opinion

How Hollyoaks leads the way when it comes to LGBT representation in soaps

Sex and gender have been normalised by the groundbreaking Channel 4, writes Juno Dawson.

2018-08-09

This article first appeared in Attitude issue 298, July 2018.

Young adult culture, and I’ve said this many times, is some of the most subversive art out there. From His Dark Materials to SMTV: Live, you can sneak anything through the back door when the censors’ eyes are focused elsewhere.

While long-running Hollyoaks may not make the same critical splash as Brokeback Mountain or Call Me By Your Name, for more than 22 years, the soap opera has quietly got on with telling numerous long-running — often tumultuous — stories about LGBT+ youth.

Surly eco-warrior Gina Patrick (Dannielle Brent) started the ball rolling in 1997 as the first major gay character, but it was the rape of Luke Morgan (Gary Lucy) – which I stress had no bearing on Luke’s sexuality or that of his rapist – that made people really sit up and pay attention to what might previously have been dismissed as a teen drama.

The gut-wrenching, harrowing scenes were transmitted as part of a late-night episode.

Perhaps keen to move on from the negativity of the Morgan plot-line, Craig Dean and John Paul McQueen were introduced as love’s young dream in 2006.

Initially best pals, Craig (Guy Burnet) was engaged to model Sarah until he and John Paul (James Sutton) started to fool around regularly. There was a tenderness, a rare sweetness, to the burgeoning romance, and it felt as if, for the first time, viewers were supposed to root for the young gay couple.

The romance caught the imagination of viewers and the partnership was so popular it seemed they’d got a happy-ever-after in 2008 when the pair exited.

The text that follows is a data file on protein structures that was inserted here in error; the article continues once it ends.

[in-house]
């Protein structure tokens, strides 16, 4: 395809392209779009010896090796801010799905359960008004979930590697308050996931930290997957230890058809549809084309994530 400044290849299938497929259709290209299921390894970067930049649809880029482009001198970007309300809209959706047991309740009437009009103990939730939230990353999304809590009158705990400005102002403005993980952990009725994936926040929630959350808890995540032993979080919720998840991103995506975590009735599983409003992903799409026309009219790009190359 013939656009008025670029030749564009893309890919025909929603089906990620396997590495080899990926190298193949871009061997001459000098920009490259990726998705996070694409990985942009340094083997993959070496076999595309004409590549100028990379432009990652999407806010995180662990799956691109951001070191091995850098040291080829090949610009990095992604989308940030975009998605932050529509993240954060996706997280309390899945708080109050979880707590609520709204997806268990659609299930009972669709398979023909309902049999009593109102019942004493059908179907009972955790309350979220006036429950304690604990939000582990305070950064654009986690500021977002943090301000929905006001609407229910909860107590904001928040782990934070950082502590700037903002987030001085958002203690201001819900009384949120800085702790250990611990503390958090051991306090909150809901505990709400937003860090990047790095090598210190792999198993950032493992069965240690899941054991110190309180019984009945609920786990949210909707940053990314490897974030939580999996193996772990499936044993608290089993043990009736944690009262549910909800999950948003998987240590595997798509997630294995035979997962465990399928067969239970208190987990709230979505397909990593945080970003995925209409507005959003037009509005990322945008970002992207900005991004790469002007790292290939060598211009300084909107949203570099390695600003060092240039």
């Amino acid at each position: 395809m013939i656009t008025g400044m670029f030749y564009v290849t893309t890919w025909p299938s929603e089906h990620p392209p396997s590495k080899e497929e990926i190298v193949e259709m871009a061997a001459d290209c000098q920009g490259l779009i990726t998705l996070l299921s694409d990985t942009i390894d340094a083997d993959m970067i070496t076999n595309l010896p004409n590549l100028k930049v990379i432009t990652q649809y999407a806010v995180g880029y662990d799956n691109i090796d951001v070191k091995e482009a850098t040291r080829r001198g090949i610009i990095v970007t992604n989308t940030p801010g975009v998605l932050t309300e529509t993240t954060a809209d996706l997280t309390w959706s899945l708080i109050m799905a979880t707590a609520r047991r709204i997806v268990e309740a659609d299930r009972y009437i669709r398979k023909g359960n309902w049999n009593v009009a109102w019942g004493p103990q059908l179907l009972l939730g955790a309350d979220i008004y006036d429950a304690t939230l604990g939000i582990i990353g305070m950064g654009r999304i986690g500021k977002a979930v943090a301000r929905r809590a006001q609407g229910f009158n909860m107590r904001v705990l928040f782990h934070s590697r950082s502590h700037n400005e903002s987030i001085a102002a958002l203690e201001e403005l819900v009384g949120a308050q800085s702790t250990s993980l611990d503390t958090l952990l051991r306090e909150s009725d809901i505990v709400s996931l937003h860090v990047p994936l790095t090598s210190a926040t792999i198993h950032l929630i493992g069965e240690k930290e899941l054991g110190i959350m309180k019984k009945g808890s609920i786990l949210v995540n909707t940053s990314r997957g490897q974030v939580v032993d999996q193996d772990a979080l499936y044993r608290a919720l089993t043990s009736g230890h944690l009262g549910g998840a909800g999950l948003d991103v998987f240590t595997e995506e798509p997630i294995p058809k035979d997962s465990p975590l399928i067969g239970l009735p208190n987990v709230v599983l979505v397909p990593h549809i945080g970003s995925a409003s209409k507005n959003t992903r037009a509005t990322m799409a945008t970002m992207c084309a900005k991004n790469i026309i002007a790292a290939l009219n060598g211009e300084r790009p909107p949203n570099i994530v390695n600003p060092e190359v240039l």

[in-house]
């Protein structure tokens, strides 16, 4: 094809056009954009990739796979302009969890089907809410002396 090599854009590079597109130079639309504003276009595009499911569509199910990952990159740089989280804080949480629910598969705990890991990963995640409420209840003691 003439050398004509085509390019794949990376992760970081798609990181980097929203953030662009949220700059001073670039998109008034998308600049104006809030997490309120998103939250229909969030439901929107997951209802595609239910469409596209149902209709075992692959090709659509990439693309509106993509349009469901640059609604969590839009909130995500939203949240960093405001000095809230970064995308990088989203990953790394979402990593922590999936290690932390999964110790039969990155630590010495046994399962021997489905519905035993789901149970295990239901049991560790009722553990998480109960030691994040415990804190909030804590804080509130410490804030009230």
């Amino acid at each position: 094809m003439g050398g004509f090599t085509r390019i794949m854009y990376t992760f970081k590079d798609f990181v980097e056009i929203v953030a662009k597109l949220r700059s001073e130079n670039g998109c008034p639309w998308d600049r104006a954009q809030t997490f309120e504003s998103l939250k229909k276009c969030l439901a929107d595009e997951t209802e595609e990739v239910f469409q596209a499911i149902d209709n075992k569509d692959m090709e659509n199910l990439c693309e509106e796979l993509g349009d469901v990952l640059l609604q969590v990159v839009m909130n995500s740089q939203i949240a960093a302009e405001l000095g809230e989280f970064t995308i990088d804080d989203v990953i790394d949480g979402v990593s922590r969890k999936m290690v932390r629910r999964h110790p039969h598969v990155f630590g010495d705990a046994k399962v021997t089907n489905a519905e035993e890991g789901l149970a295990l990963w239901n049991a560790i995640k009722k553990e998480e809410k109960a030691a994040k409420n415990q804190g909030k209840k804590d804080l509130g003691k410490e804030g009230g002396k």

Of course, when John Paul returned (without Craig) in 2012, there was a whole new generation of queer characters. Notable at this time was the oft-terrifying relationship between young Ste (Kieron Richardson) and psychotic Brendan Brady (Emmett J Scanlan).

Once again pushing boundaries, there was something hauntingly believable about the way Brendan was able to manipulate Ste in one of the first soap depictions of same-sex domestic violence.

Post-Brendan, Ste and John Paul were briefly married, although, in another fi rst, Ste became HIV positive after a one-night-stand in 2015. Working alongside the Terrence Higgins Trust, this felt like a very modern portrayal of the condition — much more focused with how Ste would manage rather than played for shock and horror.

At present, Ste is back with on-off boyfriend Harry (Parry Glasspool). On his departure, John Paul received a text message from long-lost Craig, suggesting there’s an off -screen future for them too.

But Hollyoaks hasn’t just been about gay characters. Young trans man Jason Costello (Victoria Atkin) may well have been played by a cisgender actress, but he felt like a step in the right direction towards the eventual casting of actual transgender actress Annie Wallace as headmistress Sally St Claire.

This was yet another British soap first and – in typical soap opera fashion – Sally was revealed to be John Paul’s estranged biological parent.

So, there may be some eye-rolling at Hollyoaks being featured in a culture column, but the stats speak for themselves. To date, some 38 Hollyoaks regulars have been LGBT+.

On weekday evenings (and occasionally later at night), for almost quarter a century, an agenda has been subtly moved forwards. If that hasn’t had an impact in the way sex and gender have been normalised in schools and colleges, nothing will.

Hollyoaks airs at 6.30pm weekdays on Channel 4.

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